The Australian Parliament provoked outrage this week after it passed legislation criminalizing the distribution of violent videos on social networks.

What does this mean?

In the wake of the Christchurch atrocities — for which Facebook was heavily criticized after the gunman live-streamed his shooting rampage on the platform — governments and digital companies alike have been struggling to formulate an appropriate response. Australia’s decision to severely penalize social media companies (including fines of up to 10% of annual turnover and possibly even jail time for some executives) if violent or “snuff” content is allowed to proliferate on their platforms represents perhaps the most dramatic reaction yet. The Sharing of Abhorrent Violent Material bill has drawn furious reactions from legal bodies and Big Tech in a way that recalls last week’s European Union copyright reforms. The Law Council of Australia called the bill a “knee-jerk reaction to a tragic event”, while Scott Farquhar, CEO of Australian tech darling Atlassian, suggested its wording was dangerously vague. “If the material in question is uploaded and you don’t take it down “expeditiously”, you can go to jail. What is expeditiously? Not defined! “Who” in a company? Not defined!” Farquhar tweeted, nicely summarizing the general tenor of concern.


As a rule, the traditional opponents of Big Tech — and of the enormous power it wields over its rivals — have been politicians, with figures like Elizabeth Warren and Bernie Sanders coming out fiercely against corporate overreach. This week, however, we heard from those rivals themselves. Apple and Amazon, two of the world’s largest companies, faced separate accusations of using their influential platforms to self-promote, even if that meant bending their own rules. In the case of Apple, the trouble started when third-party developers on the App Store noticed something odd about how it pushed its new service, Apple News+. Apple played down the $9.99 subscription price by using the smallest available font, a tactic developers claimed would be flagged during the company’s review process and could even lead to an outright rejection. A similar complaint was made by sellers on Amazon who noticed that the service’s search engine was favouring private label Amazon items over third-party products. However, increased scrutiny appears to be working. Already, the e-commerce giant has begun scaling down these unfair promotions. Whether Apple will follow remains to be seen.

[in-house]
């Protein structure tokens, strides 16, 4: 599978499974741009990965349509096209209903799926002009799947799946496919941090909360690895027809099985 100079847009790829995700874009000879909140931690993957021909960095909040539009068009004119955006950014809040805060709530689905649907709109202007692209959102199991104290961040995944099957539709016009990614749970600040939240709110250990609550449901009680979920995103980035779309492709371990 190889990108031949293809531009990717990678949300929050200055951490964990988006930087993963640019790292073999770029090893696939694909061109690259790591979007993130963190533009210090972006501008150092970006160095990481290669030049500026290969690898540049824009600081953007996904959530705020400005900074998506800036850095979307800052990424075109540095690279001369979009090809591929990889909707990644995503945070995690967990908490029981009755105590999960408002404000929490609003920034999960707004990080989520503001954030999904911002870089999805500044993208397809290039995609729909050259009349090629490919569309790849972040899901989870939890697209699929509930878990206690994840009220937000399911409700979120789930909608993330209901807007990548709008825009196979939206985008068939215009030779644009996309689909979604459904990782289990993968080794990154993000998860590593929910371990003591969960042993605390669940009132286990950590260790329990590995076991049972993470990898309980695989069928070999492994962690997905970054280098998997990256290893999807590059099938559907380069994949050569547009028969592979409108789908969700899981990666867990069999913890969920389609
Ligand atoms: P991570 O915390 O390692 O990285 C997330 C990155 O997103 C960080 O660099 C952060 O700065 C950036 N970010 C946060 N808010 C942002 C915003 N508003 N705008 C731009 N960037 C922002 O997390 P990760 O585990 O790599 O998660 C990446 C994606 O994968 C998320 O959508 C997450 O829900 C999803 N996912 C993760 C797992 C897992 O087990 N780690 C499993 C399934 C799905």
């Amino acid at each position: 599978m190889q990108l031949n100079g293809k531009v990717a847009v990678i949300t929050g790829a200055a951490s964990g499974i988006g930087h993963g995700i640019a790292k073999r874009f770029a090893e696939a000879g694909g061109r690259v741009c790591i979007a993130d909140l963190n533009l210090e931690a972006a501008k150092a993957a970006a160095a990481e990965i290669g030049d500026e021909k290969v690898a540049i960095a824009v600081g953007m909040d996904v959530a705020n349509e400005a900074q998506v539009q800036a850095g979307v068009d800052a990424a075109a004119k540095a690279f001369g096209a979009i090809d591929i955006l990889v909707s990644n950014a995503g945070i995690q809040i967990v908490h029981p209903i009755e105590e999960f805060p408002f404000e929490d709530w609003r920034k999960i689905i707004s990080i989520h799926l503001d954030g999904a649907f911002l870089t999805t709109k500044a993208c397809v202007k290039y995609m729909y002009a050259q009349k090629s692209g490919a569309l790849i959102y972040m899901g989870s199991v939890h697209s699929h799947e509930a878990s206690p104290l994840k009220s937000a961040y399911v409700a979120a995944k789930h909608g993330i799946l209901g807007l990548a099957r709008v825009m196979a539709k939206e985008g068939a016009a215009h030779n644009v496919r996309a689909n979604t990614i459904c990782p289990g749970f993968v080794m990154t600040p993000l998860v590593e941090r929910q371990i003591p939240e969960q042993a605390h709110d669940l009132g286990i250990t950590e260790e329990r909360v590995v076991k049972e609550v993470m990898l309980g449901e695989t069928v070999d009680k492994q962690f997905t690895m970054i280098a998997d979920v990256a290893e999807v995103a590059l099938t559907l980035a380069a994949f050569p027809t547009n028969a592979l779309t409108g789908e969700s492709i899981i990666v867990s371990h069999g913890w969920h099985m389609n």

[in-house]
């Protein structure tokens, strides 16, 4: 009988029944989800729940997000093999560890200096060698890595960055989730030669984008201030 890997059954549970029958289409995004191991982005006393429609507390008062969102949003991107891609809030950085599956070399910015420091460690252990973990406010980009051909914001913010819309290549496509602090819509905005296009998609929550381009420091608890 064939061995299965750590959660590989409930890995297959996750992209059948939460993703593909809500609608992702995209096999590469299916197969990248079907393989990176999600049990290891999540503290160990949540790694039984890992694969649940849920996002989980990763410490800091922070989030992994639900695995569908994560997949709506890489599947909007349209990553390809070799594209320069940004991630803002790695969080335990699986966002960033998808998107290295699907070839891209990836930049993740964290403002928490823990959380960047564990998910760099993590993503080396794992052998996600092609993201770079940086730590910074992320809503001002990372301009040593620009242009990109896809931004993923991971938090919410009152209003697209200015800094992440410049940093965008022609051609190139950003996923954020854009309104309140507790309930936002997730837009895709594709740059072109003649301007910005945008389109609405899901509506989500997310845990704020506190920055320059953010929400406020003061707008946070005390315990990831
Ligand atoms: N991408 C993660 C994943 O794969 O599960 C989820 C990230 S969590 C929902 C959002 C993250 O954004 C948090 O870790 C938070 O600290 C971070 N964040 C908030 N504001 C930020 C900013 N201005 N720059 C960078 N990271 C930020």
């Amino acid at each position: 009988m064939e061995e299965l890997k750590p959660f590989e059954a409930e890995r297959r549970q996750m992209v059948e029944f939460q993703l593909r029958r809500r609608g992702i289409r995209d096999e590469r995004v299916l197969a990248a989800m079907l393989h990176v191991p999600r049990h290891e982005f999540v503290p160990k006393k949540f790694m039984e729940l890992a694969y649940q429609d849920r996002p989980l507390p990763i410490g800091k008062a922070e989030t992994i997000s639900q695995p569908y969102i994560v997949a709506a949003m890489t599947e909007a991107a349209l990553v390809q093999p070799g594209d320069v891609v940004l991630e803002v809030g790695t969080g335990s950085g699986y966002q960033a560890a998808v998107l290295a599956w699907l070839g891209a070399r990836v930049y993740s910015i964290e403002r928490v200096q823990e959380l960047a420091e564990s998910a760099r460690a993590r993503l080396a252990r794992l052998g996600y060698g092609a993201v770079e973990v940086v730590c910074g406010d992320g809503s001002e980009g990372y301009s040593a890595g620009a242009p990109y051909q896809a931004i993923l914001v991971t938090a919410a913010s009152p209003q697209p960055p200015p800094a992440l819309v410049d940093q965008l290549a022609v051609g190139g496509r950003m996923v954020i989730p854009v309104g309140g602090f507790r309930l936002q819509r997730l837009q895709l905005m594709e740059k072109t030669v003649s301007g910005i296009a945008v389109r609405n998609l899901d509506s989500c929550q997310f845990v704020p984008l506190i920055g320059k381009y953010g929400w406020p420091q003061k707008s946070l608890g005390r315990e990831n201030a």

What does this mean?

Never underestimate the little guy (or noisy Democratic presidential candidates).

The Week In Numbers


of Burger King’s brand-new Impossible Whopper contains meat, though few testers could tell the difference.

450 million

Facebook user records were left publicly exposed this week, according to security researchers.

$1 billion

is how much Disney’s superhero blockbuster “Captain Marvel” has made in its first month.

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MyWallSt operates a full disclosure policy. MyWallSt staff may hold long positions in some of the companies mentioned above.